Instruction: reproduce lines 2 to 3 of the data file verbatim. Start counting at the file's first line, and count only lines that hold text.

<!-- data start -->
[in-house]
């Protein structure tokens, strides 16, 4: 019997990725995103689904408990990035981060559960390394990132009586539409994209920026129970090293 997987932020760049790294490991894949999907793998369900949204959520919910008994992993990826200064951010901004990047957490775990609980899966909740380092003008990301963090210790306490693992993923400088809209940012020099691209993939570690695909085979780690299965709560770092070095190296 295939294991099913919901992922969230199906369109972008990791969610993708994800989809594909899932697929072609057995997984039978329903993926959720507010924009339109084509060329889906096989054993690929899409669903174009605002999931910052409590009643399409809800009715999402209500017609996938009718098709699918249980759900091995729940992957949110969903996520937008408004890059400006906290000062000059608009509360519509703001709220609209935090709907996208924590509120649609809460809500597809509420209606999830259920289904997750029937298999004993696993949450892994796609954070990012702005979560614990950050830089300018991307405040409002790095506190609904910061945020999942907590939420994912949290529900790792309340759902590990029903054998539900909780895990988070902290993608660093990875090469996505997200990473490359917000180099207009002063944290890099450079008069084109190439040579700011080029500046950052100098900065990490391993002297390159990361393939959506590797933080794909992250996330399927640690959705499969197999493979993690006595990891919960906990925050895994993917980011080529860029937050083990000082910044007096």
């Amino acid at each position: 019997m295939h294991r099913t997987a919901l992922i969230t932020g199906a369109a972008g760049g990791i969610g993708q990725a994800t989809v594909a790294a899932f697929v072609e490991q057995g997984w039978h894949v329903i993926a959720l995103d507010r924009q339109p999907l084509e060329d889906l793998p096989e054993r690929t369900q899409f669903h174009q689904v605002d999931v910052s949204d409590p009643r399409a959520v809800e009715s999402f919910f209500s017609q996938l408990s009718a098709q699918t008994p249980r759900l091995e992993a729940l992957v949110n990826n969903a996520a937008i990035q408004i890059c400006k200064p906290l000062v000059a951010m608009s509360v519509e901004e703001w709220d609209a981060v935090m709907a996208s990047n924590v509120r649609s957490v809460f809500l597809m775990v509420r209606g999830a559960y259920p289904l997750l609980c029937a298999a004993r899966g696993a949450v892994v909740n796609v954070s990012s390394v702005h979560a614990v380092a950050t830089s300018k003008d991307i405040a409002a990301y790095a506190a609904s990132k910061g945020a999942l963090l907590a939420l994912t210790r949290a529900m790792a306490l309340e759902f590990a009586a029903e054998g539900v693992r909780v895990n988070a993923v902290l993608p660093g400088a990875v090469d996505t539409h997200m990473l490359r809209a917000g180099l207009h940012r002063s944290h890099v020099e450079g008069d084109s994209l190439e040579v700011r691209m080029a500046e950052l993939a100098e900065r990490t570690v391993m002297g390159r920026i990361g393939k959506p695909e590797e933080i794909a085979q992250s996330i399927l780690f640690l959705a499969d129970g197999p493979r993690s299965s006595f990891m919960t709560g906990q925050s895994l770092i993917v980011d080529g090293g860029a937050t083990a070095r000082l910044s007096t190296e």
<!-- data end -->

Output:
């Protein structure tokens, strides 16, 4: 019997990725995103689904408990990035981060559960390394990132009586539409994209920026129970090293 997987932020760049790294490991894949999907793998369900949204959520919910008994992993990826200064951010901004990047957490775990609980899966909740380092003008990301963090210790306490693992993923400088809209940012020099691209993939570690695909085979780690299965709560770092070095190296 295939294991099913919901992922969230199906369109972008990791969610993708994800989809594909899932697929072609057995997984039978329903993926959720507010924009339109084509060329889906096989054993690929899409669903174009605002999931910052409590009643399409809800009715999402209500017609996938009718098709699918249980759900091995729940992957949110969903996520937008408004890059400006906290000062000059608009509360519509703001709220609209935090709907996208924590509120649609809460809500597809509420209606999830259920289904997750029937298999004993696993949450892994796609954070990012702005979560614990950050830089300018991307405040409002790095506190609904910061945020999942907590939420994912949290529900790792309340759902590990029903054998539900909780895990988070902290993608660093990875090469996505997200990473490359917000180099207009002063944290890099450079008069084109190439040579700011080029500046950052100098900065990490391993002297390159990361393939959506590797933080794909992250996330399927640690959705499969197999493979993690006595990891919960906990925050895994993917980011080529860029937050083990000082910044007096």
């Amino acid at each position: 019997m295939h294991r099913t997987a919901l992922i969230t932020g199906a369109a972008g760049g990791i969610g993708q990725a994800t989809v594909a790294a899932f697929v072609e490991q057995g997984w039978h894949v329903i993926a959720l995103d507010r924009q339109p999907l084509e060329d889906l793998p096989e054993r690929t369900q899409f669903h174009q689904v605002d999931v910052s949204d409590p009643r399409a959520v809800e009715s999402f919910f209500s017609q996938l408990s009718a098709q699918t008994p249980r759900l091995e992993a729940l992957v949110n990826n969903a996520a937008i990035q408004i890059c400006k200064p906290l000062v000059a951010m608009s509360v519509e901004e703001w709220d609209a981060v935090m709907a996208s990047n924590v509120r649609s957490v809460f809500l597809m775990v509420r209606g999830a559960y259920p289904l997750l609980c029937a298999a004993r899966g696993a949450v892994v909740n796609v954070s990012s390394v702005h979560a614990v380092a950050t830089s300018k003008d991307i405040a409002a990301y790095a506190a609904s990132k910061g945020a999942l963090l907590a939420l994912t210790r949290a529900m790792a306490l309340e759902f590990a009586a029903e054998g539900v693992r909780v895990n988070a993923v902290l993608p660093g400088a990875v090469d996505t539409h997200m990473l490359r809209a917000g180099l207009h940012r002063s944290h890099v020099e450079g008069d084109s994209l190439e040579v700011r691209m080029a500046e950052l993939a100098e900065r990490t570690v391993m002297g390159r920026i990361g393939k959506p695909e590797e933080i794909a085979q992250s996330i399927l780690f640690l959705a499969d129970g197999p493979r993690s299965s006595f990891m919960t709560g906990q925050s895994l770092i993917v980011d080529g090293g860029a937050t083990a070095r000082l910044s007096t190296e």